As we’re well into the era of progressing globalisation, it’s good to take an opportunity to display pride in our profession and realise how essential translation is in today’s business world.
What is International Translation Day?
International Translation Day is celebrated every year on 30 September on the feast of St. Jerome, the Bible translator who is considered the patron saint of translators.
In 1991 the International Federation of Translators (FIT) launched the idea of an officially recognised International Translation Day to show solidarity of the worldwide translation community in an effort to promote the translation profession in different countries (not necessarily only in Christian ones).
International Translation Day serves as recognition that translation services are not the same as being bilingual. The day helps our profession become seen as a verified, added-value and skilled service.
Here’s 5 strange and interesting facts you may not know about language:
- The Chinese language does not traditionally involve punctuation. Before the 20th century and more western influences, the concept of punctuation in Eastern Asian cultures did not exist at all!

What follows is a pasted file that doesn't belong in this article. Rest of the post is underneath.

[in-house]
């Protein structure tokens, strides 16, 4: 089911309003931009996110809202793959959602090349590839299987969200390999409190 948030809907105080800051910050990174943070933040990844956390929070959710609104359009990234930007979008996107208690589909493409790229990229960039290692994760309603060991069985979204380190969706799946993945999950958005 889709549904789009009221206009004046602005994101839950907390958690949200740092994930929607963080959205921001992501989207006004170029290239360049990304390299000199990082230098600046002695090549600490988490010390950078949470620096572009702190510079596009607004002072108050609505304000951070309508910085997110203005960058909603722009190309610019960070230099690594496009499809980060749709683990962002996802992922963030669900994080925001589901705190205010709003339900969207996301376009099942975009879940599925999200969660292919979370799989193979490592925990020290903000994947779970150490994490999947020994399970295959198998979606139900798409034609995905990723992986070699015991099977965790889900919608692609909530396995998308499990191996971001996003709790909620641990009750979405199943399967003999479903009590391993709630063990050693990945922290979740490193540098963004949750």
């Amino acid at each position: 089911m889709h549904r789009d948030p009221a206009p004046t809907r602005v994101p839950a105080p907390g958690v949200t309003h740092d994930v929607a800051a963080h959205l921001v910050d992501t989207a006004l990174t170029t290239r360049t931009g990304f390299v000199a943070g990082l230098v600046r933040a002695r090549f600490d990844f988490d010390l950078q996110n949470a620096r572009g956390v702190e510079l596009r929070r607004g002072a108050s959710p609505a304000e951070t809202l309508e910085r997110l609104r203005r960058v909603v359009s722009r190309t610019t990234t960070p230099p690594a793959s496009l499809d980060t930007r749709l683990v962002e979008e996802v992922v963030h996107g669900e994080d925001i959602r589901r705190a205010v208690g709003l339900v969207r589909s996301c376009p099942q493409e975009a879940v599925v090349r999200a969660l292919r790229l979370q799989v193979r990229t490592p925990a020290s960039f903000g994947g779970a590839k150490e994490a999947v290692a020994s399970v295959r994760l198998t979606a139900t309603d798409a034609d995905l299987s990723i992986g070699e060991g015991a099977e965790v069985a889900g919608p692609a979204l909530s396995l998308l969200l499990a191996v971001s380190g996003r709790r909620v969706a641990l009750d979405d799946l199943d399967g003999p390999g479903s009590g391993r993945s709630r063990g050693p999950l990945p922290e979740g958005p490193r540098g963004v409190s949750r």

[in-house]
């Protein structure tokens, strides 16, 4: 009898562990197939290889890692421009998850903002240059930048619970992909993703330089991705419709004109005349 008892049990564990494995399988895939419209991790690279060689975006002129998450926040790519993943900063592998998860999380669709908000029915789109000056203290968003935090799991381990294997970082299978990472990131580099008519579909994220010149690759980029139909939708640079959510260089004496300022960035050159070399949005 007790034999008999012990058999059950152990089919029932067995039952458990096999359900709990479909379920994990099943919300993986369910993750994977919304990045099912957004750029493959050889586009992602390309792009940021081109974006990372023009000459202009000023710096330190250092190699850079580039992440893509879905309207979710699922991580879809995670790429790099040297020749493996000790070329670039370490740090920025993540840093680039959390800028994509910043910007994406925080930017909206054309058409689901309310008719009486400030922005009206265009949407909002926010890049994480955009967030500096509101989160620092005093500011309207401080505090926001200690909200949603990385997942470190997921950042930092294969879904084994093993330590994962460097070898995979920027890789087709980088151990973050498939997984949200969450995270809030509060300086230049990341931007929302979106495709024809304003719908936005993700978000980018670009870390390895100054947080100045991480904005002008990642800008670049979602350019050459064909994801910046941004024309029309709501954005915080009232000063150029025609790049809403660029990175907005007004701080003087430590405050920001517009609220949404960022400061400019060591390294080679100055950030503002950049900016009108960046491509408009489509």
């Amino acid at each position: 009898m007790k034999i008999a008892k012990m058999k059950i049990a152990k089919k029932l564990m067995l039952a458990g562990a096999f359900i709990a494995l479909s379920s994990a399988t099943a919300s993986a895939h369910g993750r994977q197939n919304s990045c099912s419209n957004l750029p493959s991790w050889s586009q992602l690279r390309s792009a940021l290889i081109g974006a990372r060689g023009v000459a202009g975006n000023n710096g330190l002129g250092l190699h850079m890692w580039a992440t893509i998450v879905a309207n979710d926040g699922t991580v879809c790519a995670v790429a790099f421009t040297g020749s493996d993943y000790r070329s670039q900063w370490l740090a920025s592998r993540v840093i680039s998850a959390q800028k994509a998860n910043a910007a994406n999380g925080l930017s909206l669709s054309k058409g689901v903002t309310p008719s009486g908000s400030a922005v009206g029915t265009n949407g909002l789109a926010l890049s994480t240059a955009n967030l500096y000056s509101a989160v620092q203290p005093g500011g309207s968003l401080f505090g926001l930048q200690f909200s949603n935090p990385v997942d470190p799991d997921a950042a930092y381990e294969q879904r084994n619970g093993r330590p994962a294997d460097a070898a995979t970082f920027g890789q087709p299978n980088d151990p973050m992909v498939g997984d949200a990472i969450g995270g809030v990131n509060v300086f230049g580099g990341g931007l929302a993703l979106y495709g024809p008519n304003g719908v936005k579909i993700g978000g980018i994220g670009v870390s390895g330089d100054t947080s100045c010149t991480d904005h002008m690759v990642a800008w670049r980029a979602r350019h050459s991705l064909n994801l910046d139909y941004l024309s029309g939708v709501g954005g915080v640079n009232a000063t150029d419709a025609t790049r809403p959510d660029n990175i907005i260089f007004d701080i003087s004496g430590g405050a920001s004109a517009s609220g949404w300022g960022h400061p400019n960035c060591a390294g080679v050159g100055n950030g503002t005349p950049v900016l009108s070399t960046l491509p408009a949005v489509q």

- Victor Hugo’s Les Misérables contains one of the longest sentences in the French language 823 words without a full-stop!
- Spain translates more books per year than have ever been translated into Arabic.
- All pilots on international flights identify themselves in English.
- The longest published word in the English language is 1909 letters long and it refers to a part of DNA. (We won’t write it here as it’ll take a whole paragraph!)
- However, the longest word in a dictionary is just 45 letters – Pneumonoultramicroscopicsilicovolcanoconiosis. According to the Oxford English Dictionary, it is “an artificial long word said to mean a lung disease caused by inhaling very fine ash and sand dust.”
And for a bit of fun…
It transpires that it’s not just people in the translation services industry that are obsessed with language! Weird Al Yankovic is the king of parody songs and in his latest imitation, he takes on the world of misspelling and grammar wrongdoings as he takes Robin Thicke’s, “Blurred Lines” and turns it into “Word Crimes!”